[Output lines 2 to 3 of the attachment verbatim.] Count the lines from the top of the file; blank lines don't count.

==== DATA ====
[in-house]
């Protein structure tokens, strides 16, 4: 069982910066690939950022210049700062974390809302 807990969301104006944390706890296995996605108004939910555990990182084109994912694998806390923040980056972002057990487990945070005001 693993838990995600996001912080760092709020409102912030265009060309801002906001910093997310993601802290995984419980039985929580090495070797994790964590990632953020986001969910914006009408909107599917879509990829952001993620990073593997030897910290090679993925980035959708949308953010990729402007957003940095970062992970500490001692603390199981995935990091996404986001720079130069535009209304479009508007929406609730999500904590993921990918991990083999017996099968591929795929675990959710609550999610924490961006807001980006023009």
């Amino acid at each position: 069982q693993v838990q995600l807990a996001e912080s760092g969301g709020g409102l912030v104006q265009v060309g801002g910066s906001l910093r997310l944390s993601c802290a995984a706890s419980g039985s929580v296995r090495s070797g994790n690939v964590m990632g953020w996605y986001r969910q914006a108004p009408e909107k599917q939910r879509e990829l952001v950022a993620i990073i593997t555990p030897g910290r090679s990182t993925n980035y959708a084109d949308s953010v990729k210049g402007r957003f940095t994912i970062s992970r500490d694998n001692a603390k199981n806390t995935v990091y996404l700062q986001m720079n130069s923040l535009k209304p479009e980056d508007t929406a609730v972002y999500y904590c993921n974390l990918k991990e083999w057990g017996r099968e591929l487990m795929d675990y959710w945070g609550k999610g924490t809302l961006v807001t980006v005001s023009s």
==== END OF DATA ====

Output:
């Protein structure tokens, strides 16, 4: 069982910066690939950022210049700062974390809302 807990969301104006944390706890296995996605108004939910555990990182084109994912694998806390923040980056972002057990487990945070005001 693993838990995600996001912080760092709020409102912030265009060309801002906001910093997310993601802290995984419980039985929580090495070797994790964590990632953020986001969910914006009408909107599917879509990829952001993620990073593997030897910290090679993925980035959708949308953010990729402007957003940095970062992970500490001692603390199981995935990091996404986001720079130069535009209304479009508007929406609730999500904590993921990918991990083999017996099968591929795929675990959710609550999610924490961006807001980006023009």
């Amino acid at each position: 069982q693993v838990q995600l807990a996001e912080s760092g969301g709020g409102l912030v104006q265009v060309g801002g910066s906001l910093r997310l944390s993601c802290a995984a706890s419980g039985s929580v296995r090495s070797g994790n690939v964590m990632g953020w996605y986001r969910q914006a108004p009408e909107k599917q939910r879509e990829l952001v950022a993620i990073i593997t555990p030897g910290r090679s990182t993925n980035y959708a084109d949308s953010v990729k210049g402007r957003f940095t994912i970062s992970r500490d694998n001692a603390k199981n806390t995935v990091y996404l700062q986001m720079n130069s923040l535009k209304p479009e980056d508007t929406a609730v972002y999500y904590c993921n974390l990918k991990e083999w057990g017996r099968e591929l487990m795929d675990y959710w945070g609550k999610g924490t809302l961006v807001t980006v005001s023009s």